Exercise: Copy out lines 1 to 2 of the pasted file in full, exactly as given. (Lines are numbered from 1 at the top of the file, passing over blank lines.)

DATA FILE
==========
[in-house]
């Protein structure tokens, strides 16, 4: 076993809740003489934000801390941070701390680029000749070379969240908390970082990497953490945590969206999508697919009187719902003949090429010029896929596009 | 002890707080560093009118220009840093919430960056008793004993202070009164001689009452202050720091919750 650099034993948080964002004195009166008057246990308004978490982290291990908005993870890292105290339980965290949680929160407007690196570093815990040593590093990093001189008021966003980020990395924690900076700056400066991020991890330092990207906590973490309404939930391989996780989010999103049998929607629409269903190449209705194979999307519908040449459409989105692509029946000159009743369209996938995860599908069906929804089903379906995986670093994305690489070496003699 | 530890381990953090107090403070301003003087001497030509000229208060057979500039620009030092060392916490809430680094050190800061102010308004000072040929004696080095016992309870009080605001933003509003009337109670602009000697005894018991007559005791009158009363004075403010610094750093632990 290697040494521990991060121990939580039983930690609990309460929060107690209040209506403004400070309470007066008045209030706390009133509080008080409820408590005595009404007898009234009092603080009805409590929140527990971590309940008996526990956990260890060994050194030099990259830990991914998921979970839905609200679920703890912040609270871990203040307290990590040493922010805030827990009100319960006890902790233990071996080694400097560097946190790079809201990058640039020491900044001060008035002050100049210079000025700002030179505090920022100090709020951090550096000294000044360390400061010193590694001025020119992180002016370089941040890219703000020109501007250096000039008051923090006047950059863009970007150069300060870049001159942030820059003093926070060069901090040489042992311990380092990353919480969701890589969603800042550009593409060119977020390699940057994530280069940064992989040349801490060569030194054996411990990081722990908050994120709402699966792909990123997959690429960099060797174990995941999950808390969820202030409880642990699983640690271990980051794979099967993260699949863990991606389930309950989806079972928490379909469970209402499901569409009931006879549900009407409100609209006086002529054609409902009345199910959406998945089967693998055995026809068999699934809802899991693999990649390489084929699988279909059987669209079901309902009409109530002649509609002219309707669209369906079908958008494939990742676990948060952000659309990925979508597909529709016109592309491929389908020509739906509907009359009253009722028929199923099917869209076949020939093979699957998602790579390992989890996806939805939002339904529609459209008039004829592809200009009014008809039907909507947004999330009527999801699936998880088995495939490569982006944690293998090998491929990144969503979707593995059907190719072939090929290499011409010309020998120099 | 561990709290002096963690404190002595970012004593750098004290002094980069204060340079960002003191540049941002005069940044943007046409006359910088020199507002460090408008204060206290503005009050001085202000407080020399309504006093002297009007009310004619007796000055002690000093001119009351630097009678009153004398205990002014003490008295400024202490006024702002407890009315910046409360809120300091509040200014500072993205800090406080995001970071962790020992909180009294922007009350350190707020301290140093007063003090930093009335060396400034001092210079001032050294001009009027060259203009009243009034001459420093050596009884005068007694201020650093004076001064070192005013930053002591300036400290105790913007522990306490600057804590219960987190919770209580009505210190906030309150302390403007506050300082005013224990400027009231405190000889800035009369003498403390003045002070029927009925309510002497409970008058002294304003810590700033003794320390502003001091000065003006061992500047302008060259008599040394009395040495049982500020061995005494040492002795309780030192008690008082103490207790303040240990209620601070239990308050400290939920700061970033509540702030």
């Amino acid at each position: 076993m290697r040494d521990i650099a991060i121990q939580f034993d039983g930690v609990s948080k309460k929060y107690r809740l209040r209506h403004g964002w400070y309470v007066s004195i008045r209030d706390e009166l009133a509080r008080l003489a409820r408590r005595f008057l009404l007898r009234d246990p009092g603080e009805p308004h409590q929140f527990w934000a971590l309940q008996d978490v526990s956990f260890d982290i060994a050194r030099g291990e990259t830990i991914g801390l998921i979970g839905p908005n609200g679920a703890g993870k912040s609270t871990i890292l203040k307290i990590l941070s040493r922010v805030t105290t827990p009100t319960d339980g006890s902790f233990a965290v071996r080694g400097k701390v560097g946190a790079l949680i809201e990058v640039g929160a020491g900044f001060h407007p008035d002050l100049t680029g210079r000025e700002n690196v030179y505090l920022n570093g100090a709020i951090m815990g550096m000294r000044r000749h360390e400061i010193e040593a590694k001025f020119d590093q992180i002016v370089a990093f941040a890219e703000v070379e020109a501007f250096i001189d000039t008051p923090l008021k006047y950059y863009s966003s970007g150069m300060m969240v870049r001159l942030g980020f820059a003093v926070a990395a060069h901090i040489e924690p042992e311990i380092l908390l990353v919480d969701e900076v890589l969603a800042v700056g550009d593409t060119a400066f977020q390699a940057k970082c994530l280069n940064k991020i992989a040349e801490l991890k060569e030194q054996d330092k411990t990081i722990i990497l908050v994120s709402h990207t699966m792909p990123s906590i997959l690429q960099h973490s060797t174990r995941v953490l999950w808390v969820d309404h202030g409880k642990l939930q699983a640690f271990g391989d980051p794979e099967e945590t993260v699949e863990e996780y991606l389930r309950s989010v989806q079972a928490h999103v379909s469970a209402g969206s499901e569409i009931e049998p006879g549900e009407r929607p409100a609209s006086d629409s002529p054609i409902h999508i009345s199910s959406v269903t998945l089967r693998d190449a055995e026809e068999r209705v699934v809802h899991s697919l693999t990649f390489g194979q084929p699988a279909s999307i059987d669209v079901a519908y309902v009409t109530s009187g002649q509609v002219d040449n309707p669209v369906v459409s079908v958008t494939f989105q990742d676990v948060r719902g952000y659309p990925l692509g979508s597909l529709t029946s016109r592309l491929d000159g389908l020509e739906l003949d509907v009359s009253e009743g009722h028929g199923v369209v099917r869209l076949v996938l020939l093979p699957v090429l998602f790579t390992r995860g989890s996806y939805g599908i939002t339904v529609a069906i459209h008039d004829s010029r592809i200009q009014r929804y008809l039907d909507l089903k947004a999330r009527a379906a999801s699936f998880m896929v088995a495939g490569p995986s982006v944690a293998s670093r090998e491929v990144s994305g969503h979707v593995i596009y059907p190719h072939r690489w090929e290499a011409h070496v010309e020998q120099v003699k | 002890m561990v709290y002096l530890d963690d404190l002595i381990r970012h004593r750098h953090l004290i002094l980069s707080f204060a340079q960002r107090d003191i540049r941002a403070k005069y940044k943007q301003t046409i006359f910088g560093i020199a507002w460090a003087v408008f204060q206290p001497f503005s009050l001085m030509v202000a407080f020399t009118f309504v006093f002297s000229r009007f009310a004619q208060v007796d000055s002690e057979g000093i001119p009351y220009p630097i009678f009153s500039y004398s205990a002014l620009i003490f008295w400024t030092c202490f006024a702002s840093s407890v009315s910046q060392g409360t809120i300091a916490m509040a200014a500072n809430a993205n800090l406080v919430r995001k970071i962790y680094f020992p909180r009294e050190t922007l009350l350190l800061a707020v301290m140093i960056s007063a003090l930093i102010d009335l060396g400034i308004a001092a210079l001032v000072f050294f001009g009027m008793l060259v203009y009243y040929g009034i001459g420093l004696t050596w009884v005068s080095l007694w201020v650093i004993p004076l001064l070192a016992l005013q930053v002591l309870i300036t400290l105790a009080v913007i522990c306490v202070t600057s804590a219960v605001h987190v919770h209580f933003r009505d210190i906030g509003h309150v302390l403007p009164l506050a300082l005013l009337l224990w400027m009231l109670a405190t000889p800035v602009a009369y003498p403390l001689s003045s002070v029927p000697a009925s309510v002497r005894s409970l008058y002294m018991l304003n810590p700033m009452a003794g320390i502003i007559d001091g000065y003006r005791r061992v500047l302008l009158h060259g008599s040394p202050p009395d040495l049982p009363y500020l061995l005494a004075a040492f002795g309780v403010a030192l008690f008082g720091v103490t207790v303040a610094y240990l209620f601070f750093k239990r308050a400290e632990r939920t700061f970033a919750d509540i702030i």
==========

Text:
[in-house]
């Protein structure tokens, strides 16, 4: 076993809740003489934000801390941070701390680029000749070379969240908390970082990497953490945590969206999508697919009187719902003949090429010029896929596009 | 002890707080560093009118220009840093919430960056008793004993202070009164001689009452202050720091919750 650099034993948080964002004195009166008057246990308004978490982290291990908005993870890292105290339980965290949680929160407007690196570093815990040593590093990093001189008021966003980020990395924690900076700056400066991020991890330092990207906590973490309404939930391989996780989010999103049998929607629409269903190449209705194979999307519908040449459409989105692509029946000159009743369209996938995860599908069906929804089903379906995986670093994305690489070496003699 | 530890381990953090107090403070301003003087001497030509000229208060057979500039620009030092060392916490809430680094050190800061102010308004000072040929004696080095016992309870009080605001933003509003009337109670602009000697005894018991007559005791009158009363004075403010610094750093632990 290697040494521990991060121990939580039983930690609990309460929060107690209040209506403004400070309470007066008045209030706390009133509080008080409820408590005595009404007898009234009092603080009805409590929140527990971590309940008996526990956990260890060994050194030099990259830990991914998921979970839905609200679920703890912040609270871990203040307290990590040493922010805030827990009100319960006890902790233990071996080694400097560097946190790079809201990058640039020491900044001060008035002050100049210079000025700002030179505090920022100090709020951090550096000294000044360390400061010193590694001025020119992180002016370089941040890219703000020109501007250096000039008051923090006047950059863009970007150069300060870049001159942030820059003093926070060069901090040489042992311990380092990353919480969701890589969603800042550009593409060119977020390699940057994530280069940064992989040349801490060569030194054996411990990081722990908050994120709402699966792909990123997959690429960099060797174990995941999950808390969820202030409880642990699983640690271990980051794979099967993260699949863990991606389930309950989806079972928490379909469970209402499901569409009931006879549900009407409100609209006086002529054609409902009345199910959406998945089967693998055995026809068999699934809802899991693999990649390489084929699988279909059987669209079901309902009409109530002649509609002219309707669209369906079908958008494939990742676990948060952000659309990925979508597909529709016109592309491929389908020509739906509907009359009253009722028929199923099917869209076949020939093979699957998602790579390992989890996806939805939002339904529609459209008039004829592809200009009014008809039907909507947004999330009527999801699936998880088995495939490569982006944690293998090998491929990144969503979707593995059907190719072939090929290499011409010309020998120099 | 561990709290002096963690404190002595970012004593750098004290002094980069204060340079960002003191540049941002005069940044943007046409006359910088020199507002460090408008204060206290503005009050001085202000407080020399309504006093002297009007009310004619007796000055002690000093001119009351630097009678009153004398205990002014003490008295400024202490006024702002407890009315910046409360809120300091509040200014500072993205800090406080995001970071962790020992909180009294922007009350350190707020301290140093007063003090930093009335060396400034001092210079001032050294001009009027060259203009009243009034001459420093050596009884005068007694201020650093004076001064070192005013930053002591300036400290105790913007522990306490600057804590219960987190919770209580009505210190906030309150302390403007506050300082005013224990400027009231405190000889800035009369003498403390003045002070029927009925309510002497409970008058002294304003810590700033003794320390502003001091000065003006061992500047302008060259008599040394009395040495049982500020061995005494040492002795309780030192008690008082103490207790303040240990209620601070239990308050400290939920700061970033509540702030």